I’m putting some links to third party opinions of Apple’s sandboxing plans in the shownotes. Take a look and maybe you’ll want to comment in the comments section on this week’s shownotes.

LINKS:
On November 7 Cult of Mac ran: OS X Lion Sandboxing Is A Killjoy Destined To Ruin Our Mac Experience and MacRumors on Sandboxing

If you have a sense of irony, listen to Adam Christianson’s Maccast November 2 as he’s torn between fandom and frustrated user, concluding users just have to accept and figure out how to work with the iOS sandbox It’s at 1:19 into the show: Maccast November 2, 2011

Last, but hardly least, Leo lets loose on Apple all weekend, and much of his rant is about Apple’s attempt to lock down the Mac through the App Store and its restrictive terms: TechGuyLabs #819 and TechGuyLabs #820

I decided to play George’s lovely comments about the show (I’m very flattered George) and his comments about sandboxing right before Chit Chat Across the Pond, because that will be the main topic.

Chit Chat Across the Pond

Security Light

More Cert shenanigans (http://www.entrust.net/advisories/malaysia.htm):

  • A Malaysian CA (Digicert Malaysia) issued 22 certs with weak encryption using an intermediate cert from the Entrust CA.
  • The weak certs could be hacked to appear to be for different sites – hence allowing ‘valid’ SSL connections to any domain
  • The 22 certs have been revoked
  • The parent CA will revoke the intermediate cert, invalidating all certs signed by it, soDigicert Malaysia customers will have to get new certs
  • The 22 certs have been shared with browser makers to allow them issue a security update which would blacklist the certs – FF8 does this, as does FF3.6.24, Windows has also been updated – no details about other vendors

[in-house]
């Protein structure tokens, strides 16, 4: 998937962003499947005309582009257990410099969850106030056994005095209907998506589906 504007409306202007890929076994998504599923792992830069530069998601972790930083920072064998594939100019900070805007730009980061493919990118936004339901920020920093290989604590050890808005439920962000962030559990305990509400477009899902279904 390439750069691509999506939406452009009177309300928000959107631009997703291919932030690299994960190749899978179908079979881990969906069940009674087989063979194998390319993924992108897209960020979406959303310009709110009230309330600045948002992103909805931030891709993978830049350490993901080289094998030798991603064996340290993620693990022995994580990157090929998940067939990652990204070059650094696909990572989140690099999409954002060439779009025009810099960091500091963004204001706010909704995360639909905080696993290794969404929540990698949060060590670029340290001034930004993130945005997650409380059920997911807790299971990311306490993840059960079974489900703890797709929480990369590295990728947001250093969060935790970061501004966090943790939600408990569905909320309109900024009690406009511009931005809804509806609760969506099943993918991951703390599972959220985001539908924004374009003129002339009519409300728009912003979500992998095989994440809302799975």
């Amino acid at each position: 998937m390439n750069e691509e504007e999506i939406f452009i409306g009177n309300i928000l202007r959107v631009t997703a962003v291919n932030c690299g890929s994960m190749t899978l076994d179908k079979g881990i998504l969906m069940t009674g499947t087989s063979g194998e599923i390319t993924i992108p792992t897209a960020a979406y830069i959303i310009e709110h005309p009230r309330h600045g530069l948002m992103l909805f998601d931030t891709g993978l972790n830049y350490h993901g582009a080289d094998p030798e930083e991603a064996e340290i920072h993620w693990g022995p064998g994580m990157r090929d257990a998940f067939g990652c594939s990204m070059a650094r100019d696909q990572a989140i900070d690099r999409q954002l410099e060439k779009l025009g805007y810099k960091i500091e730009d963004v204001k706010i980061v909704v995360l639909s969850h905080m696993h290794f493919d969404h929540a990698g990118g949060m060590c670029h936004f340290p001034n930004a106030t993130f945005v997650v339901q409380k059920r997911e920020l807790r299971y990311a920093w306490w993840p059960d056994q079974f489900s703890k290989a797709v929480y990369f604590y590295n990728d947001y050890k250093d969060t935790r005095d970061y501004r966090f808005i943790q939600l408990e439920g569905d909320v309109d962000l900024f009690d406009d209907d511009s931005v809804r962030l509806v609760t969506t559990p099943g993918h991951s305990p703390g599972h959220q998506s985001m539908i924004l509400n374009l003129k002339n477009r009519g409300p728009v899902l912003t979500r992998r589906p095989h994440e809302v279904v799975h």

Important Software Updates:

Main Topic – Sandboxing

Sandboxing has become a topical subject because Apple have announced that all apps in the app store will need to be sandboxed from next Spring. However, many people seem to be very confused by what that means. People know that apps in iOS are sandboxed, so they assume that that means that apps on OS X will become like apps on iOS. This is a classical logical fallacy – “All dogs have four legs, my cat has four legs, therefore my cat is a dog”! (bonus points for any listener who gets that classic British comedy reference).

To stem the panic, lets start with a simple fact most people are utterly unaware of, in Lion, both Preview and TextEdit are sandboxed. Yes, those two apps you use to open and save all sorts of files with all over the file system, and from the Finder and from Mail and what not, are sandboxed. This alone shows why the sky is not falling, and makes it very clear that OS X sandboxing is not identical to iOS sandboxing!

Now that we’re done panicking, lets look at what sandboxing is, then why we want it, and finally, we’ll have a look at one possible pitfall that we should be aware of.

What?

Lets start by saying that the idea of sandboxing is not new. Not even a little bit, in IT terms it’s positively ancient! One form of sandboxing, the Unix/Linux chroot command dates back to 1979!It has been common practice for decades to use ‘chroot jails’ (i.e. sandboxes) to insulate the system from services listening on the network. A good example is the bind DNS server, which is usually run in a chroot jail because DNS has a long history of being problematic. To this day, when you set up a DNS server on RHEL you use “yum install bind-chroot” (or you should anyway).